With 30 years in banking and five years on the Galveston’s Wharves Board of Trustees, I’ve been impressed with the Port of Galveston staff’s progress to strengthen the port’s financial and operational performance.

Certainly the city of Galveston’s greatest asset, the port is a self-supporting business that doesn’t rely on tax dollars. Running the port like a business has produced record-breaking results since Rodger Rees became port director in January 2018.

In 2018, the port reached a record $43.5 million in operating revenue, a 15 percent increase over 2017, and a net operating income of $8 million compared to $4.5 million in 2017. The port also set a record of almost 1 million cruise passengers, and is on track to break that record again this year. Cargo and vessel services revenue was up 16 percent compared to 2017.

This net income will allow the port to pay for much-needed waterfront improvements to generate more business for the port. Growth will also benefit our partners operating in and around the port, including dozens of private businesses, the International Longshoremen’s Association, G&H Towing and the Galveston-Texas City Pilots.

Remember, the port has no taxing authority, so it must fund all improvements through income, grants and public-private partnerships.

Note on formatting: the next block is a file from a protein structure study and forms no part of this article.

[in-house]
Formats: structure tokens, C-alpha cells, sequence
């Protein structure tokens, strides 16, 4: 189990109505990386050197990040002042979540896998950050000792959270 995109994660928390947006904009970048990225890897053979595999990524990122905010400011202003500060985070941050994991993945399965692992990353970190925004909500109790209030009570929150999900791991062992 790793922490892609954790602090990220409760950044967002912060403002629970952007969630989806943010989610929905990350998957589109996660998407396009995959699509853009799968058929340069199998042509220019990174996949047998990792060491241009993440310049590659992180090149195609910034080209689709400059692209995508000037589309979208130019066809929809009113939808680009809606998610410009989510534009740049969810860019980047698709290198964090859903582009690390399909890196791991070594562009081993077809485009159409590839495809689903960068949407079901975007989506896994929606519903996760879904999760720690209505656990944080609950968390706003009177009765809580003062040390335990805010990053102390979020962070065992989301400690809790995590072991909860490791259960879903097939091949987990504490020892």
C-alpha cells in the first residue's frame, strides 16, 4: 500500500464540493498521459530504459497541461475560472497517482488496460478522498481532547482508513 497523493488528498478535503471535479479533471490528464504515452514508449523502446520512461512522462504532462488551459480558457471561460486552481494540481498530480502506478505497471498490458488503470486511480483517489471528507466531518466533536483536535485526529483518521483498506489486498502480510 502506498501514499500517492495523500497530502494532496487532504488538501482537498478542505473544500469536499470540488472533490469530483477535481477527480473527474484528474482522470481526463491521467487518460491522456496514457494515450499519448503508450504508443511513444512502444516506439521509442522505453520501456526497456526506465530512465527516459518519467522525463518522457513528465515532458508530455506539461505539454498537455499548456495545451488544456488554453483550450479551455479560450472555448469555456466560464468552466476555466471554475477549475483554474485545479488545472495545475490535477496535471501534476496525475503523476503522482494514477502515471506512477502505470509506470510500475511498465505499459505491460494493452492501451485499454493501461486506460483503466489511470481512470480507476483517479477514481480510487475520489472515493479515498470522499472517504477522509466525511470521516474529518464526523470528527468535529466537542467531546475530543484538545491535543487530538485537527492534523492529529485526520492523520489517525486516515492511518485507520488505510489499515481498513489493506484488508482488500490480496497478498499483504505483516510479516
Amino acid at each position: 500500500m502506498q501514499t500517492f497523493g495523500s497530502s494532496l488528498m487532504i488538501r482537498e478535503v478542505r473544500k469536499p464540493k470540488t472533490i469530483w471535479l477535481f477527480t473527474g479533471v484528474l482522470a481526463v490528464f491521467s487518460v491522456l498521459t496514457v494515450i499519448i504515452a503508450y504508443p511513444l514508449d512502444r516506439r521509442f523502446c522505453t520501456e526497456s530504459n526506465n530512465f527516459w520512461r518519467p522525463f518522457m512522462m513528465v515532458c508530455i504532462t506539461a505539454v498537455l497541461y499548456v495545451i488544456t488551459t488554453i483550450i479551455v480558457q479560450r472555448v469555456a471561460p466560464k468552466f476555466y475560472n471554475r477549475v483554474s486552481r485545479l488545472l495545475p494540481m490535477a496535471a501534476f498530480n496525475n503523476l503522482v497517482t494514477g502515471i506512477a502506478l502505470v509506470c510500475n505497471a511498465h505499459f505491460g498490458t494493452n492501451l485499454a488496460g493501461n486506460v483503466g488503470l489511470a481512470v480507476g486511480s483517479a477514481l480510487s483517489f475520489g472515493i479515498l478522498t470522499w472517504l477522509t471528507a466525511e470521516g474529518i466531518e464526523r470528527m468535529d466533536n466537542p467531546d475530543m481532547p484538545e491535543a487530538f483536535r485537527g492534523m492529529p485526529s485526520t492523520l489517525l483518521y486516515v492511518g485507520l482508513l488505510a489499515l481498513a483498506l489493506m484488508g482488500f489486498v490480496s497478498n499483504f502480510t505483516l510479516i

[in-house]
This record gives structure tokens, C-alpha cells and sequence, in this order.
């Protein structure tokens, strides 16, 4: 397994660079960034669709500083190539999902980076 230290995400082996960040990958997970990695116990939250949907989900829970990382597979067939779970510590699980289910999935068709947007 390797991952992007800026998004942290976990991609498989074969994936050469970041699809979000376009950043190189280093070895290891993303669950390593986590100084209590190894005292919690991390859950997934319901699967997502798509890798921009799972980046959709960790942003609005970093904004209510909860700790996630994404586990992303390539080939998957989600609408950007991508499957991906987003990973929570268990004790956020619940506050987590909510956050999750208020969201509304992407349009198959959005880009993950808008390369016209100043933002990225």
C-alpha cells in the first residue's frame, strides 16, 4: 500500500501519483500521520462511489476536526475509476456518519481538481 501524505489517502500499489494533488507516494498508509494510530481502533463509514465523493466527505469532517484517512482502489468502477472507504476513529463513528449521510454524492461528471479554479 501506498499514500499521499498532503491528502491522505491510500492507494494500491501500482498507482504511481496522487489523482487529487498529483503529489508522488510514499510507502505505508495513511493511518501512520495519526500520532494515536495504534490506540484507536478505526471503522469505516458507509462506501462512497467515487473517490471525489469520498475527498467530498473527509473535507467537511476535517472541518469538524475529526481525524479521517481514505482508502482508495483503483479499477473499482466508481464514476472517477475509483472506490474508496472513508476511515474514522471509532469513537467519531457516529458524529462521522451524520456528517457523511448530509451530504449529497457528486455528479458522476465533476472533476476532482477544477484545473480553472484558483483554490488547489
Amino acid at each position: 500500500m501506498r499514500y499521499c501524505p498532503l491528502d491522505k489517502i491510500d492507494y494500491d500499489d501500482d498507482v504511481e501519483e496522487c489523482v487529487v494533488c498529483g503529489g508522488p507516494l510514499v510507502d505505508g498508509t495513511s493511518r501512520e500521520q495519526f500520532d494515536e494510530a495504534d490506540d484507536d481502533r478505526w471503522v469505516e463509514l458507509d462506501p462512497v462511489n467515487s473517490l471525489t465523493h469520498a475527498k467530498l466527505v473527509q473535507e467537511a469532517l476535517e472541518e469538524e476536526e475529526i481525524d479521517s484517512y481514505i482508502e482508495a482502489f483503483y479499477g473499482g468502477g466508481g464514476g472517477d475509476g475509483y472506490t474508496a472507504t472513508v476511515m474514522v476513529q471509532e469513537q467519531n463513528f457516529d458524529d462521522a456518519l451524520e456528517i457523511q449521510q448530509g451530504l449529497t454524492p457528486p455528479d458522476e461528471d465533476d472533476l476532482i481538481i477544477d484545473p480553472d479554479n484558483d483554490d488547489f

The saying “A rising tide lifts all boats” certainly is true on the waterfront. For example, more cruise passengers mean more income for ILA porters, as well as increased parking revenues and city sales tax from port- and privately operated parking lots.

The 21 percent increase in ship calls year-to-date reaps exponential benefits for port partners like ship pilots, line-handlers, harbor tugs and suppliers.

Earlier I mentioned the positive changes at the port under Rees’s leadership. Lay dockage is one example of how he has empowered his staff to seek new revenue sources to benefit the Port of Galveston and its partners.

Port staff took the initiative to attract ships for lay dockage, when ships dock a short time for refueling, inspections, minor repairs, supplies, etc. Since 2018, this new business has generated a total of 467 ship calls with more than $4 million in dockage fees for the port. That doesn’t include the revenue generated for our partners.

Rees also rearranged the port staff and the police force to reduce costs. It involved some tough decisions, but they have produced good results.

Rees and his staff also are planning for the future. For the first time in its 194-year history, the port is developing a strategic master plan to identify and prioritize infrastructure improvements over the next 20 years to benefit the port, its partners and the community.

Rees also is negotiating with Royal Caribbean International to build a new cruise terminal at Pier 10, a major development that will generate more cruise revenue, city sales tax revenue and jobs.

Rees and his staff have a number of other projects planned to improve port operations and financial performance. Stay tuned.

Albert Shannon is chairman of the Finance Committee of Galveston’s Wharves Board of Trustees and a Galveston resident.


(1) comment

Lisa Blair

While making money is a good thing, it’s not the only thing

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